Bank of India Vs. Sh. Naresh Kumar & Ors
 INSC 1159 (18
B.N. (J) Kirpal B.N. (J) Bharucha S.P. (J) Kirpal, J.
main question which arises in this appeal by special leave is whether the suit
for recovery of money filed by the appellant bank was properly instituted.
appellant's branch at Ambala Cantt. had instituted a suit in the Court of
Sub-ordinate Judge, Ambala Cantt. for recovery of Rs. 1,40,553.91 from the
respondents. The case of the appellant was that on 12th April, 1984 a sum of Rs.50,000/- was advanced as loan to respondent no.
1 for the purposes of his business and on that date he had executed a demand
promissory note, hypothecation of goods agreement and other documents.
Respondent no.2 and one Sh. Suresh Kumar, husband of respondent no.3 had stood
as guarantors for the repayment of the loan. The respondents were stated to
have agreed to pay interest at the rate of 18 percent per annum with quarterly
rests. When default in payment of the money was committed the aforesaid suit
was filed for the recovery of the principal amount and the interest thereon.
The sum total came to Rs.1,40,553.91.
written statement filed by respondent no.1 the plea which was taken was that he
had never taken loan as alleged by the appellant bank and respondent no. 2 and Sh.
Suresh Kumar had not executed any guarantee deed. It was, however, admitted
that certain blank documents had been got signed but it was denied that the
respondents had agreed to pay interest at the rate of 18 percent per annum. He
also took an additional plea challenging the authority of Sh. L.K. Rohatgi to
sign and file the plaint on behalf of the appellant. Respondent no.2 filed a
separate written statement taking the pleas similar to the one which had been
raised by respondent no.1 in his written statement. A further plea which was
taken by her was that her guarantee was limited to the extent of Rs. 50,000/-
and she was not liable to pay any more amount merely because additional credit
facilities may have been allowed to respondent no.1.
other guarantor- Sh. Suresh Kumar had died his widow, namely, respondent no.3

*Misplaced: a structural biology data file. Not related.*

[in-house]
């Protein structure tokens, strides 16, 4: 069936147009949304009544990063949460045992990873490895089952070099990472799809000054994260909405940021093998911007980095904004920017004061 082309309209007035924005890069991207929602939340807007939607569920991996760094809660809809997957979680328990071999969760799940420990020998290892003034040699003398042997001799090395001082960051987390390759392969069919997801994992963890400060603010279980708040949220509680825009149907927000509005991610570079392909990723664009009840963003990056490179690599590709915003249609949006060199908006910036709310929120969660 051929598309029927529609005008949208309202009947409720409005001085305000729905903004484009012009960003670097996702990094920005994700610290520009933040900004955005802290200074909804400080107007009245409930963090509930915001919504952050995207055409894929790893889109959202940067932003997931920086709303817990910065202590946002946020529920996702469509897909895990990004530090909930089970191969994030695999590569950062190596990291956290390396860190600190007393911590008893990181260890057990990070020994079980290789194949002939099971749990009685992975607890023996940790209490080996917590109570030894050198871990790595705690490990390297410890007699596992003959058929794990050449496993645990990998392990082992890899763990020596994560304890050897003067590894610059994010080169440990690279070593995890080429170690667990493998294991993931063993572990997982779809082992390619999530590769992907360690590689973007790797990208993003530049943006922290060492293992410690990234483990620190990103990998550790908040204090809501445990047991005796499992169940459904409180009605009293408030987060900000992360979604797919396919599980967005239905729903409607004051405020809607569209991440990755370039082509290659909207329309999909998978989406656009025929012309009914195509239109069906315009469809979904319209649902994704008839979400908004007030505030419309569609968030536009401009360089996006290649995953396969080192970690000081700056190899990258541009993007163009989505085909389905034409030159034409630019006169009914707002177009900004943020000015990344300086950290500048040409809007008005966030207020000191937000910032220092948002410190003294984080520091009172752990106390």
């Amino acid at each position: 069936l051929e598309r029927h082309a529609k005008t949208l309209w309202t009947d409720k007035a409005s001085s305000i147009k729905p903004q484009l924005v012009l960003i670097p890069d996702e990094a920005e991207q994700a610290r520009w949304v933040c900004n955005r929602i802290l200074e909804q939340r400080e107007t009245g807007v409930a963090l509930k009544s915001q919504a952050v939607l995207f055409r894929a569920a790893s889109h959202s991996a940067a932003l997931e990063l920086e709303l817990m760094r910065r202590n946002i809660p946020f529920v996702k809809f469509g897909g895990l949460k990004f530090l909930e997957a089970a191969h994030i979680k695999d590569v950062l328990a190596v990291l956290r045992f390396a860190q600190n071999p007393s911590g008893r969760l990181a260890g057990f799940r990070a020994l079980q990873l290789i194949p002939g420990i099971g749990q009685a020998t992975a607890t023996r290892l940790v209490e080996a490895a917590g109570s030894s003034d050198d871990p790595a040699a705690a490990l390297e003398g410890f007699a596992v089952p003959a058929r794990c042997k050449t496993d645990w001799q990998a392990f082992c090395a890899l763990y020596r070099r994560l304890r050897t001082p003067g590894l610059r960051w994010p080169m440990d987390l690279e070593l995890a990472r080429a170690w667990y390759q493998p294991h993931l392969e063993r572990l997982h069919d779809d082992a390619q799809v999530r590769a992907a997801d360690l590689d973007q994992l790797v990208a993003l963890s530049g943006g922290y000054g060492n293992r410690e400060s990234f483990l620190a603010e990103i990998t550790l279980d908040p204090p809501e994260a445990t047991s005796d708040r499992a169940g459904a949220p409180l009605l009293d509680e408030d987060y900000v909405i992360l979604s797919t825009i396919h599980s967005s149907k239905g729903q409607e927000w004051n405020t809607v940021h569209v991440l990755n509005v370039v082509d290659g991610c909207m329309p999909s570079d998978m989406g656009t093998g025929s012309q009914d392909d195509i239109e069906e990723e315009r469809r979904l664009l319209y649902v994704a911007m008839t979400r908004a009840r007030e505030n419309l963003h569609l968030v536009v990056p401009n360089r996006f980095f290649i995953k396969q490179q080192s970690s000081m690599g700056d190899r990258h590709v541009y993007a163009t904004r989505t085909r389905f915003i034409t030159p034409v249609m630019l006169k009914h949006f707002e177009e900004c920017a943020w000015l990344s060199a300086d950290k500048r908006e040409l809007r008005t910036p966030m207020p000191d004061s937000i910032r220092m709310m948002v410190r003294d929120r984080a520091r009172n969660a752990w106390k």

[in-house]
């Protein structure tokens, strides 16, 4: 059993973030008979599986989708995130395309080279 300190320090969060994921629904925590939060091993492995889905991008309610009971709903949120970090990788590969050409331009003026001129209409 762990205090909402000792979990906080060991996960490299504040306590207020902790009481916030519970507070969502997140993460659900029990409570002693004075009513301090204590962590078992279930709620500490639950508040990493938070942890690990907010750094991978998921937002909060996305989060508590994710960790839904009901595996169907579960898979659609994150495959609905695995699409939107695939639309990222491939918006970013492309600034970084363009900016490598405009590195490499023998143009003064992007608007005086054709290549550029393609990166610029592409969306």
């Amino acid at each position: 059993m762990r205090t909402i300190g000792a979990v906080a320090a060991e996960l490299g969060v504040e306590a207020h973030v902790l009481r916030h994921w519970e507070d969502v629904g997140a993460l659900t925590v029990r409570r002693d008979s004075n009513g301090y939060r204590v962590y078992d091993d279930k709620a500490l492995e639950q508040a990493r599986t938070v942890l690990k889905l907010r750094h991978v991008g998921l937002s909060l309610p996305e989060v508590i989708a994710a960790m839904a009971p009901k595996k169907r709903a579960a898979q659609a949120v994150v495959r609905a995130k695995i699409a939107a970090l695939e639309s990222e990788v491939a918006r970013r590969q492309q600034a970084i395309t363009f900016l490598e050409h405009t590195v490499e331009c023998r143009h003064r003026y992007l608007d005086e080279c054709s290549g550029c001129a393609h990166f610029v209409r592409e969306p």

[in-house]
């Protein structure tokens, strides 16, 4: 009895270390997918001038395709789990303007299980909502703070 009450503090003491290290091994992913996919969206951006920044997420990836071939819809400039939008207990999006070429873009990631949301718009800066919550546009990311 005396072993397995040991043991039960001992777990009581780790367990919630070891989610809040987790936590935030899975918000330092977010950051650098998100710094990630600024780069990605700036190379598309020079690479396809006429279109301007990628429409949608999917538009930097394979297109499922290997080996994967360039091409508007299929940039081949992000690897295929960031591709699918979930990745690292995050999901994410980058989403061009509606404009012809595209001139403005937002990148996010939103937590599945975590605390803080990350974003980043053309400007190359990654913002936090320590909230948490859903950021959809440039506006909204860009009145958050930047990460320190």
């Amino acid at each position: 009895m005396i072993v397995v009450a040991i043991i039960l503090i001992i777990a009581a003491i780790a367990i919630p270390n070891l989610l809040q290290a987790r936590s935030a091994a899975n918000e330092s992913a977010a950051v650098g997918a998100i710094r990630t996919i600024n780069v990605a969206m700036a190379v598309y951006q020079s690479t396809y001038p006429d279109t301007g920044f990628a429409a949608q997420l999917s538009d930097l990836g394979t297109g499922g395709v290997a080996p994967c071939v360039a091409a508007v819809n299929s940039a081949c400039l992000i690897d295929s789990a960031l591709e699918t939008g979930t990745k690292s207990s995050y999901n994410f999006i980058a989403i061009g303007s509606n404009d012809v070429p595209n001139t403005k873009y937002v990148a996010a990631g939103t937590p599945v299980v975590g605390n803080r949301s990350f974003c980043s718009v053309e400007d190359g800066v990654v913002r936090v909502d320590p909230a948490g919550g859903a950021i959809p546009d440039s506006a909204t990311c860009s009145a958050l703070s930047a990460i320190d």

was impleaded as one of the defendants but as she did not appear the case
against her proceeded ex parte. The appellant bank filed its replication
wherein it denied the allegations contained in the written statements filed by
respondents 1 and 2.
pleadings of the parties the following issues were framed:- "1. Whether
the plaint is duly signed and verified by a competent person? OPP
Whether the defendant no. 1 raised a loan of Rs. 50,000/- from the plaintiff
bank on 12.4.84 and executed a demand promissory note, hypothecation of goods
agreement, letter of loan and other documents in favour of the plaintiff bank?
Whether the defendants no.2 and 3 stood as guarantors for the repayment of the
loan and if so, what is the extent of their liability? OPP
What is the balance amount? OPP
Whether the plaintiff varied the terms of loan and if so, its effect qua the
liabilities of defendants no.2 and 3, Onus on parties.
Whether the statement of account produced by the plaintiff is admissible in
Whether the defendants agreed to pay interest if so, at what rate and to what
Whether the plaintiff has no cause of action? OPP
trial judge by his judgment dated 14th November, 1987 decided issue nos. 1,2
and 7 against the appellant.
3,4,5 and 6 were held in the appellant's favour. The trial court, however,
held, under issues 2 and 3, that respondent no.3 was not liable to pay any
amount and respondent no.2 was liable to pay only a sum of Rs.55,699.20 as the
principal amount plus interest at the rate or 18 per cent per annum for the
period 12th April, 1984 to 11th February, 1985. In view, however, of the
decision against the appellant of issue no.1 the suit filed by the appellant
was dismissed with costs.
appellant then filed an appeal which was decided on 2nd November, 1992 by the Additional District Judge, Ambala.
Additional District Judge reversed the findings of the trial court in so far as
issues 2 and 7 were concerned and came to the conclusion that the appellant had
been able to prove that respondent no.1 had taken a loan of Rs. 50,000/- and
had also proved the execution of relevant documents by the respondents. The
principal debtor and the guarantors were also held to have agreed to pay
interest at the rate of 18 percent per annum. It affirmed the decision of the
trial court limiting respondent no. 2'& liability to Rs. 50,000/- and
interest thereon. With regard to the liability of respondent no.3 the lower
appellate court held that in the absence of any evidence to prove that she had
inherited any estate from her deceased husband no liability could be fastened
on her and the decision of the trial court, to that effect, was affirmed. The
appeal was, however, dismissed because the Additional District Judge upheld the
decision of the trial court with regard to issue no.1. It was held that it has
not been proved that Sh. L.K. Rohatgi had held any valid authority to file the
suit on behalf of the appellant bank.
the aforesaid decision of the Additional District Judge the appellant filed a
regular second appeal.
order dated 30th August, 1993 a single judge of the Punjab and Haryana High
Court dismissed the said appeal in limine by observing that there was no ground
for interference with the concurrent findings of facts recorded by two courts
below. Hence this appeal by special leave.
this appeal, therefore, the only question which arises for consideration is
whether the plaint was duly signed and verified by a competent person.
cases like the present where suits are instituted or defended on behalf of a